Cades Cove is an isolated little valley located in the Great Smokey Mountains National Park. Erosion created this unique and historic place that is surrounded by the beautiful mountains of East Tennessee. John Oliver and his wife were the first white settlers here in the early 1800’s – you can still visit their original cabin as it stands today. Early residents were mostly self-sufficient farming the land.
Today, you can enjoy the valley by driving the loop, stopping in historic buildings, taking a bike ride, or hiking the many trails.
About two years ago, the Park rerouted and repaved the road around Cades Cove, so that it is now a nicely paved road with more parking for animal sitings. Little known fact – while they are not allowed on most trails in the Smokies, dogs are allowed on the paved road in Cades Cove. Basically anywhere cars are allowed, so are dogs.
The loop closes at dusk to cars, but you are free to walk and bike it to your heart’s content. It is just usually waaaaaay too dark because no unnatural lighting exists through the cove. When there is a full moon though, it’s a completely different story. It’s still a bit too dark for comfort through the heavily wooded areas, but that is what your flashlight is for. 🙂
There happened to be a full moon a few weeks back, but not just any full moon – it was a big, beautiful harvest moon. Huge and low hanging – perfect for a walk in the woods. Because it is summertime, bikers were out in full force on the night we went too, but we’ve been before when we were the lonely soles out there. A little creepy, but mostly peaceful.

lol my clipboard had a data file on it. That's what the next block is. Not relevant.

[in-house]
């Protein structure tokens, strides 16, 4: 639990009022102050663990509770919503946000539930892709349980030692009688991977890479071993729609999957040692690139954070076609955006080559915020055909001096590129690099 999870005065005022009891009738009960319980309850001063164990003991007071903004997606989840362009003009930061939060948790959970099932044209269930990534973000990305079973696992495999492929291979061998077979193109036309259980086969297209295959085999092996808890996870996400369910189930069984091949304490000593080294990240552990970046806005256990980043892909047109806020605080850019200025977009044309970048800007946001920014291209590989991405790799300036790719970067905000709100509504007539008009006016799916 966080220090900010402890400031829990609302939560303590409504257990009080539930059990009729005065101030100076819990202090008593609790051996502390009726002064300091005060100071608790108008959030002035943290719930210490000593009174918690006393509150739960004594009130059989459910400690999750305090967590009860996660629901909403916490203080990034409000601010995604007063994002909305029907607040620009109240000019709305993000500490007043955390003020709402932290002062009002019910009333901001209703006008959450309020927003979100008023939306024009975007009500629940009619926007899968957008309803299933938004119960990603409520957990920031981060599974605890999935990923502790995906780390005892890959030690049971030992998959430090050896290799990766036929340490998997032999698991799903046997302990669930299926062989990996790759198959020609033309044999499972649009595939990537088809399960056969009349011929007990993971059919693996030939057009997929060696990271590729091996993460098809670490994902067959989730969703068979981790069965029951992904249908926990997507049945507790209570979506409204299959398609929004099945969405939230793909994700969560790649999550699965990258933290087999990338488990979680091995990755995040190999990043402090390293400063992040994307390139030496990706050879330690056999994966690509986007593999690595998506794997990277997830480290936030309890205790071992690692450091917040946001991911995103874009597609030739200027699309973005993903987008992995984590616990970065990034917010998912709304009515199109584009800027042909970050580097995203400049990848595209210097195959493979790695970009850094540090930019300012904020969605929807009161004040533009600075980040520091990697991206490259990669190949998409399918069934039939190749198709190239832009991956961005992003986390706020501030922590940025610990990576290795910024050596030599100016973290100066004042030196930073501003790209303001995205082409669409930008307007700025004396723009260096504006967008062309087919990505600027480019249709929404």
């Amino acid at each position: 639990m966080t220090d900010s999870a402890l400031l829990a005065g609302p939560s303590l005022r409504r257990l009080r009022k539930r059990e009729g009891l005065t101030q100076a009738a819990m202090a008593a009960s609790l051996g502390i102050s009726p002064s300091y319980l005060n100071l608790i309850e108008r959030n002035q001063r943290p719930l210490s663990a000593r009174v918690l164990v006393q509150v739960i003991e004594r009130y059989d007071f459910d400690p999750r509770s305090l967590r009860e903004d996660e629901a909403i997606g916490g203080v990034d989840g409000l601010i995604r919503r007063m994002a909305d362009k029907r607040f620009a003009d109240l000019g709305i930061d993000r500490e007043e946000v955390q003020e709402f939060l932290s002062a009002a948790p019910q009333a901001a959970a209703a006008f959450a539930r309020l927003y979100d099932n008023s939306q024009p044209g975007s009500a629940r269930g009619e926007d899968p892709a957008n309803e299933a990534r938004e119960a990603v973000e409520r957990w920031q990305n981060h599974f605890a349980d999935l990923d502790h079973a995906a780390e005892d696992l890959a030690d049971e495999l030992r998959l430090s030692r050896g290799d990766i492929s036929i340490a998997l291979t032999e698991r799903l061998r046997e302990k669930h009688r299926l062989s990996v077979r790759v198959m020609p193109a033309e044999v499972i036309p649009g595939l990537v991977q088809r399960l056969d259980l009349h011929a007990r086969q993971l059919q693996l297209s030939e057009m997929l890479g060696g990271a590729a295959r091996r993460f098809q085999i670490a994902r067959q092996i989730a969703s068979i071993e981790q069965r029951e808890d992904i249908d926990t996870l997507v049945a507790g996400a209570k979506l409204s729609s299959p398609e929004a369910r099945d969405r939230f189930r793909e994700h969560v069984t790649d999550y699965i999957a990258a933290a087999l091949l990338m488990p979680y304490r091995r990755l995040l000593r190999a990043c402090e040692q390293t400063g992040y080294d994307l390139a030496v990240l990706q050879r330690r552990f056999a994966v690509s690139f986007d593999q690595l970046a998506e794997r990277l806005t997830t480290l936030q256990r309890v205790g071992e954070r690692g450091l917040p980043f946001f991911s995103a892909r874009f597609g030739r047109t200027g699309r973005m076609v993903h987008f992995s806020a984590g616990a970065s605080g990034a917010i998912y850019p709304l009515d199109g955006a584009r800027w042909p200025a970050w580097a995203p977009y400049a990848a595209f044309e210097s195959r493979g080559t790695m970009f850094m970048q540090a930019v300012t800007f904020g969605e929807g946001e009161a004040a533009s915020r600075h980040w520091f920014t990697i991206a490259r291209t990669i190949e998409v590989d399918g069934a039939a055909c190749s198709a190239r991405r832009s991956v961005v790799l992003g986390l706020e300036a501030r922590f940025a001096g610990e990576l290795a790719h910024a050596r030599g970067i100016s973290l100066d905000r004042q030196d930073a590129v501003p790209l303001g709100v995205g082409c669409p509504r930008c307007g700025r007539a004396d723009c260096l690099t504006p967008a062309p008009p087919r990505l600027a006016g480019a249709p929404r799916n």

The sun was just starting to set when we arrived at the entrance and the horses were out grazing – so picturesque.
Most of these pictures were taken purely by moonlight, except for the first few when the sun was still up.Fireflies were out in full force since it was so close to the timing of the synchronized fireflies, which occur in nearby Elkmont in early June. This species of fireflies are only found here in East Tennessee and parts of Southeast Asia. Pro tip – if you want to visit Elkmont to see them, I suggest booking a campsite months in advance as they fill up quickly this time of year.
We took Dash so that he could enjoy the outdoors with us – he loves a good W-A-L-K. We had not expected to do over half of the loop, which is what Rem’s mom suggested when we met up. Needless to say our trip was cut short by an exhausted corgi. Instead of cutting across the loop by turning down Hyatt Lane to come back on the back side of the loop, we turned around to come back the way we came. In the end, it worked out for the best because those beautiful puffy clouds opened up about halfway back to the car. It started to thunder, lightning and rain, but fortunately it did not last long.
The full loop is 11 miles, but there are two cross-throughs – Sparks Lane and Hyatt Lane – if you wanted to shorten the trip.The distance to Hyatt Lane is 3.25 miles; if we had cut across Hyatt Lane as originally intended, then we would have done around 8.5 miles. Instead we did 6.5 miles. The Dash-man was worn out by the last mile! The hubs carried our wet, stinky corgi in the rain for half a mile because he was absolutely t-o-a-s-t. He gets ample exercise, but never more than a few miles at time. We were impressed with how far he did make it. He had a blast!
So the next time you are near the Smokies and there is a full moon, try a moonlit walk in the cove. It’s a nice way to spend an evening and it’s free!
What are your favorite things to do outdoors in the summertime?